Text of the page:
Cage defends a long-time convict who used a trampoline to break out of prison a month before his release; a woman intends to sue her ex-fiancé for leaving her at the altar.
- Calista Flockhart as Ally McBeal
- Courtney Thorne-Smith as Georgia Thomas
- Greg Germann as Richard Fish
- Lisa Nicole Carson as Renée Raddick
- Jane Krakowski as Elaine Vassal
- with Peter MacNicol as John Cage
- and Gil Bellows as Billy Thomas
Special Appearances By
- Cynthia Stevenson as Hayley Chisolm
- McNally Sagal as Mary Halliday
- Michael Hagerty as Michael Huttle
- Gibby Brand as Judge William McGough
- Neal Lerner as George Pullman
- Jocko Marcellino as Prison Guard
Attorney Michael Huttle approaches Cage and asks him to represent his client, 72- year-old Vincent Robbins, on the day of his trial. Huttle explains that Robbins had been serving an eighteen-year sentence for bank robbery. One month before his release, he attempted to escape. As Huttle cannot think of a defense, he turns to Cage in desperation.
Meanwhile, Fish briefs Georgia on Marcia Halliday, a client seeking to sue her ex-fiance for emotional distress after he abandoned her at the altar.
Cage, Ally and Huttle meet with Robbins in jail. Cage cannot help himself when he notices Robbins blinking a lot... and, as a result, begins blinking in the same manner. Afterward, Cage tells Huttle that arguing duress is their best hope of convincing a jury to free their client. While walking down a court corridor, Cage bumps into D.A. Hayley Chisolm, an old friend from law school. It quickly becomes apparent to Ally that the pair shares many of the same habits and quirks. She concludes they may have been more than friends. Later, Hayley tells John that their relationship was the best relationship she had ever had with a man... even if it was purely platonic. In private, Ally asks Cage if Hayley knows he was in love with her. Cage denies he was in love... but Ally knows better.
Georgia meets with Mary Halliday. She attempts to advise her against going forward with an emotional duress argument. But Mary insists she was humiliated before three hundred guests. Fish interrupts the conversation, takes Mary by the hand, and assures her that the ex-fiance deserves to suffer for his actions. Later, Georgia confronts Fish for encouraging a client when, in fact, she has no case. But Fish claims once the proceedings begin, and things begin getting ugly, Mary will beg them to settle, and once the case is dismissed, she will thank him for his efforts, never knowing the firm was incapable of making good on its promises. Georgia stares at Fish, incredulous. Later, Elaine approaches Mary with a "husband CD," on which is recorded all the sounds of a spousal relationship, including snoring, flatulence and a football game.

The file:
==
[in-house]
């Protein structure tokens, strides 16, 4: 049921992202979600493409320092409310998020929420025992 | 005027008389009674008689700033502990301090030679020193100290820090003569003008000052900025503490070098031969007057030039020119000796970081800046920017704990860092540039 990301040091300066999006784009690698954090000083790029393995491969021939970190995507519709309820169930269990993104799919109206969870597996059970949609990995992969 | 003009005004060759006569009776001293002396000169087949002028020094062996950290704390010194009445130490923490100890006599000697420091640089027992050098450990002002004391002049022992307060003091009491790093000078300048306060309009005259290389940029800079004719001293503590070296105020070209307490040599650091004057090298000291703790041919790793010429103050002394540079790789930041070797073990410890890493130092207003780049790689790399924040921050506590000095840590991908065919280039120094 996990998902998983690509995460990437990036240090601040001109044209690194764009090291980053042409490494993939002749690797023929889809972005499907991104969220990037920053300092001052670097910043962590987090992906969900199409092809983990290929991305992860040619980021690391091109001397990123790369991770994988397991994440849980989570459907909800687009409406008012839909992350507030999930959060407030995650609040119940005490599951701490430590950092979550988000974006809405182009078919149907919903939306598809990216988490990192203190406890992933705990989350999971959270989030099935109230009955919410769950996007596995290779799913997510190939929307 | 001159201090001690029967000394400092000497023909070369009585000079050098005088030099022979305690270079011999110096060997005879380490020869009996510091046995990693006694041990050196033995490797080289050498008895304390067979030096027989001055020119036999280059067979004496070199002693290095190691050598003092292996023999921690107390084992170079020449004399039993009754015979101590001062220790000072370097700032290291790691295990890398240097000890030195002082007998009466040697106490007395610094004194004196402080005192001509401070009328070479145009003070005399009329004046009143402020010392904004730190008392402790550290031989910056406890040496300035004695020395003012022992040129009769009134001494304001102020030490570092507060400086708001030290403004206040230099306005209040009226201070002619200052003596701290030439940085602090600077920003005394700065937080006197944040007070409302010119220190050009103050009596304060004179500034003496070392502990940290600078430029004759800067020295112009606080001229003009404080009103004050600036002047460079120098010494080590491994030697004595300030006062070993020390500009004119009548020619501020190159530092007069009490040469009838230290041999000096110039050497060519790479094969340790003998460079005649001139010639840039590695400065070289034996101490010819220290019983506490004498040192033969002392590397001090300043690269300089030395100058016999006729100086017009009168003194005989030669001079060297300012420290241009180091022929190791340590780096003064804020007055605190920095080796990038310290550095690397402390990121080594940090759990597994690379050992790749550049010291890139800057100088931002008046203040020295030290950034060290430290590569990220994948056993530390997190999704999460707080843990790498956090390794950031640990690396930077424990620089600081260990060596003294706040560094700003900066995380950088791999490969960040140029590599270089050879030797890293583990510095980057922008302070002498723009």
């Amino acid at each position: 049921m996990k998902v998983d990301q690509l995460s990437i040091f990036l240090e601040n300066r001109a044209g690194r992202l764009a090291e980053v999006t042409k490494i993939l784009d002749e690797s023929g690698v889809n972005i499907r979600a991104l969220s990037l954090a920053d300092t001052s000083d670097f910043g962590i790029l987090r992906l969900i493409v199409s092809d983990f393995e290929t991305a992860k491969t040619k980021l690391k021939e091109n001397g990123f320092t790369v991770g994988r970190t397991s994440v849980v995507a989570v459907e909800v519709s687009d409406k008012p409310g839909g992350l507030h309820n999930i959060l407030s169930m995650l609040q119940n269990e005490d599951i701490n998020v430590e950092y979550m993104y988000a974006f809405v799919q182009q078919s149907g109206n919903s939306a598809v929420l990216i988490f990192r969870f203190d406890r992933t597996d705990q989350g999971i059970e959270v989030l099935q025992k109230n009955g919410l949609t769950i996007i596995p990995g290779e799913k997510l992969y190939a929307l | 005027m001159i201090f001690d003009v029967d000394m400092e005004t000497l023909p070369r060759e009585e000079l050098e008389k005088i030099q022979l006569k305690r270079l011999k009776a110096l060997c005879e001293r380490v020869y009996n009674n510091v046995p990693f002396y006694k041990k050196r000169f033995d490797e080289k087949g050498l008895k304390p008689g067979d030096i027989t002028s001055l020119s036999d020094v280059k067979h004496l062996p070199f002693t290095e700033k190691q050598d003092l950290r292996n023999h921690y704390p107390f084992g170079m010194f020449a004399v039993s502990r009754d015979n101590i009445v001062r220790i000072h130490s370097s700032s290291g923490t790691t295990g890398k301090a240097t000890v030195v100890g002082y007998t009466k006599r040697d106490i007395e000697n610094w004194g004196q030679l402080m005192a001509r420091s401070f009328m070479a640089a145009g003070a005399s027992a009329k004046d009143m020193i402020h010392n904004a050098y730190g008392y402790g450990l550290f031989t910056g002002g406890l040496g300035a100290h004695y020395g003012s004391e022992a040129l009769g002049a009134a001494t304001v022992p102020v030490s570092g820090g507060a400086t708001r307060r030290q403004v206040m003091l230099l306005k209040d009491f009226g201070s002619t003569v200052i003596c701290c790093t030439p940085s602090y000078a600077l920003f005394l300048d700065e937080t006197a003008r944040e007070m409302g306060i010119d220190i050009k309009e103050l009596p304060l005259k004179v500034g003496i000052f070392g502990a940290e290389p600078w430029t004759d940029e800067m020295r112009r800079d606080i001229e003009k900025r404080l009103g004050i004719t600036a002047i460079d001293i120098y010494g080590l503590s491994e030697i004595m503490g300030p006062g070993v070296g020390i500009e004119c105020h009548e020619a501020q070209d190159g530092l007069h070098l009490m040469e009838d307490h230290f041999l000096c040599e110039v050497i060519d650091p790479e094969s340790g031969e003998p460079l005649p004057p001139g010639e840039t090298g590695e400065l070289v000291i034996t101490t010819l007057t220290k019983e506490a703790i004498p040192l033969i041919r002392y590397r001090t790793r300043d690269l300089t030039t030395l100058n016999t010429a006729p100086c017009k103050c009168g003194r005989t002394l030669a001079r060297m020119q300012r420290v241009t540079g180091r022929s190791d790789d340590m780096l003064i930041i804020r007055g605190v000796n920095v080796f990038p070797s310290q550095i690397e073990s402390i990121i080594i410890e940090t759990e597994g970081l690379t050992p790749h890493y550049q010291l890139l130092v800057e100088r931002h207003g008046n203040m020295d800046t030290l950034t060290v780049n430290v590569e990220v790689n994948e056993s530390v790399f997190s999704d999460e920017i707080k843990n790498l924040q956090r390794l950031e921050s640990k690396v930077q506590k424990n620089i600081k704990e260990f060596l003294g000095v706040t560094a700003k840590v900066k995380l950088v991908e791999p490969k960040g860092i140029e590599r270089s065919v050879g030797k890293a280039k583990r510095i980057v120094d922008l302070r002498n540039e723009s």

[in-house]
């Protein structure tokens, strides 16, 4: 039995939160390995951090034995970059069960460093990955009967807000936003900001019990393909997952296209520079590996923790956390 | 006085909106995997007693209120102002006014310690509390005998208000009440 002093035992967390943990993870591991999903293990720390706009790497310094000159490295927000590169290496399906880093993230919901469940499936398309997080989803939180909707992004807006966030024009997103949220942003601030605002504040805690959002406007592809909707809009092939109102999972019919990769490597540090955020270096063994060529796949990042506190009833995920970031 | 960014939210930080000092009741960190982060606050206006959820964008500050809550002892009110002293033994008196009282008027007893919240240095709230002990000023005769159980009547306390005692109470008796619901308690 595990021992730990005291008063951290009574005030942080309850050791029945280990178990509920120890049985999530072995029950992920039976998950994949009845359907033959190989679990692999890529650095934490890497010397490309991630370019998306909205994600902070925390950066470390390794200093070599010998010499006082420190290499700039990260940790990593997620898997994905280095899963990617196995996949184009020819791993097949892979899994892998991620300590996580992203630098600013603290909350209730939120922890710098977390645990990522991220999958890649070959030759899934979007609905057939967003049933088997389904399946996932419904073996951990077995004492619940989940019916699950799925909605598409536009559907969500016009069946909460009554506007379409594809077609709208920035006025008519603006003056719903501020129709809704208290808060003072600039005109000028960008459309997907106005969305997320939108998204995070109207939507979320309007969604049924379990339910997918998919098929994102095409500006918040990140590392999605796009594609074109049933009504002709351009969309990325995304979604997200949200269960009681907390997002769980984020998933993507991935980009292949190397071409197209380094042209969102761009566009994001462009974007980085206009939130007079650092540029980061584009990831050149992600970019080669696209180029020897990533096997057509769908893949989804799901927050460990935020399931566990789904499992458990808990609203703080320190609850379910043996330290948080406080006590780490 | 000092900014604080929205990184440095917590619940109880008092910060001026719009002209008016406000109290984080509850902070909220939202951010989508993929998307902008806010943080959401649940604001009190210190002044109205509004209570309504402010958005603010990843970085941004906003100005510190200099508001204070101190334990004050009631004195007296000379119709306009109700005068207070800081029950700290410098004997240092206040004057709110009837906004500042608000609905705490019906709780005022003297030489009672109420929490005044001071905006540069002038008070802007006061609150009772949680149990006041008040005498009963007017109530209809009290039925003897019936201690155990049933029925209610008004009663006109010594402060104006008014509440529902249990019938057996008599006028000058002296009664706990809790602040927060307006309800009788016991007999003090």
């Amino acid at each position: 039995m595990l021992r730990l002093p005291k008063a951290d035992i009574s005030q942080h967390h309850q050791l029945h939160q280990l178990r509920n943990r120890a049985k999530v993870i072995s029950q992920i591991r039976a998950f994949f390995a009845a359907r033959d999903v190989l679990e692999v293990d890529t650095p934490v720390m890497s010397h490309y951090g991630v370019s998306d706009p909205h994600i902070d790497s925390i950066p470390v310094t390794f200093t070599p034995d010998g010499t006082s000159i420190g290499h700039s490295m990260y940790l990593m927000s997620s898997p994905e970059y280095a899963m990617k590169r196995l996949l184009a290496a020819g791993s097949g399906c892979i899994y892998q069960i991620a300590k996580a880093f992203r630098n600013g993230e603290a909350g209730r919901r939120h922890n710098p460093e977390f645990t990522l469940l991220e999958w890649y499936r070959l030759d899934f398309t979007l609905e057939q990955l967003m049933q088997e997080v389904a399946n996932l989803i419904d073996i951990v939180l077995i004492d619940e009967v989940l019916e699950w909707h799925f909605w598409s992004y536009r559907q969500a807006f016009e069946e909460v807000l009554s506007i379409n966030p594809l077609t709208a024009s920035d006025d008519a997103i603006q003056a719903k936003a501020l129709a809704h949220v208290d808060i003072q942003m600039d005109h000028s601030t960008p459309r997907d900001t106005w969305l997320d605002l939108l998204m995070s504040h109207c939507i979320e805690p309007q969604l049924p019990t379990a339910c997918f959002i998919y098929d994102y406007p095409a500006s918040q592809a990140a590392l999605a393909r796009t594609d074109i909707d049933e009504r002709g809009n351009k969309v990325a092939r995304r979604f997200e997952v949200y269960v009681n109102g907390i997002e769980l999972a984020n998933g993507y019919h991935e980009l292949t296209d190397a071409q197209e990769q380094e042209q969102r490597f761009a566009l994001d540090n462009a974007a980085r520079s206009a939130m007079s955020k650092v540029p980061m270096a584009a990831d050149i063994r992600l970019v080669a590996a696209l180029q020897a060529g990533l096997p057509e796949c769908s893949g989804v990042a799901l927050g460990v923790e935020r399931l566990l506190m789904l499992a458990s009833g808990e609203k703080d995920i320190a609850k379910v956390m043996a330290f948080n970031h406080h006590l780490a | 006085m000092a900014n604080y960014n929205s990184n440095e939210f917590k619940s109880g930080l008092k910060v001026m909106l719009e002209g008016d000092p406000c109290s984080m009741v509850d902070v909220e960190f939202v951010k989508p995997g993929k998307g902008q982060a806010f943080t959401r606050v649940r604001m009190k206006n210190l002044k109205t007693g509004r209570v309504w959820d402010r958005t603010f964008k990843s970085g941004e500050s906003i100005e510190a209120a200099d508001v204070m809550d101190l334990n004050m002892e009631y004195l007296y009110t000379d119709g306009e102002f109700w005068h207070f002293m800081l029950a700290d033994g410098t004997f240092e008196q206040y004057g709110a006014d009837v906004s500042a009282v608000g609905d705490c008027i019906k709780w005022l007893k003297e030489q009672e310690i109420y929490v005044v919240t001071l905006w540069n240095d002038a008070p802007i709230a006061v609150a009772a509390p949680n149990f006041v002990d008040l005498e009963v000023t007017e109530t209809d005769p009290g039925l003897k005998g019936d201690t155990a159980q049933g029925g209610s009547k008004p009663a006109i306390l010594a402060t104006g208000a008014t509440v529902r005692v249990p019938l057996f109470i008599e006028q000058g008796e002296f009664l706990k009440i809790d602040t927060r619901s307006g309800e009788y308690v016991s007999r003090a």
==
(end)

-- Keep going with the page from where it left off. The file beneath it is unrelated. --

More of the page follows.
In court, a prison guard testifies that he witnessed Robbins using a homemade trampoline to leap over the prison fence. When Robbins fell, he ended up spraining his ankles, and was taken into custody. Later, Robbins takes the witness stand. He explains that he assembled the trampoline by collecting and saving rubber bands over the course of eighteen years. When he finally had the project completed, he decided he had to find out if it worked... even though he was one month shy of being released from prison. He claims he wasn't interested in escaping-his only interesting was in carrying out his dream.
Cage tells Ally he asked Hayley out on a date a week before graduation from law school, but phrased it in such a way that it could have been dismissed as a joke. Unfortunately, Hayley thought it was his best joke ever. Hayley never knew he wasn't joking. Afterward, she met and fell in love with the man of her dreams. Ally points out, however, that she is now divorced.
In court, Whipper Cone presides over the Mary Halliday case. She labels it one of the dumbest cases she has seen in her twenty years on the bench, as it has no merits. Georgia suggests Cone recuse herself due to her relationship with Fish. But Whipper insists the relationship will not affect her impartiality. In chambers, Fish argues that courts routinely delve into marriages all the time, from enforcing prenuptial agreements to arranging alimony payments. The ex-fiance's lawyer agrees to pay restitution on the wedding costs, but will not include moneys for emotional distress. Whipper interrupts their conversation, having changed her mind about recusing herself. She withdraws herself from the case. Eventually, Mary decides to drop the suit. She states that she no longer feels sorry for herself... but feels sorry for Fish, and his views on the institution of marriage. Later, Fish appears in Whipper's chambers... and tells her how much she is missed.
Hayley offers to reduce the sentence facing Robbins to four years in prison. But Robbins declines the offer, believing he cannot accept guilt for the only thing in his life that makes him feel proud. During closing arguments, Cage makes an analogy between his feelings for Hayley and the courage it took for Robbins to make the leap over the fence. Hayley picks up on the analogy, and confirms Cage's fear: she was never in love with him, but she did cherish their friendship. The jury sides with Robbins, and he is acquitted.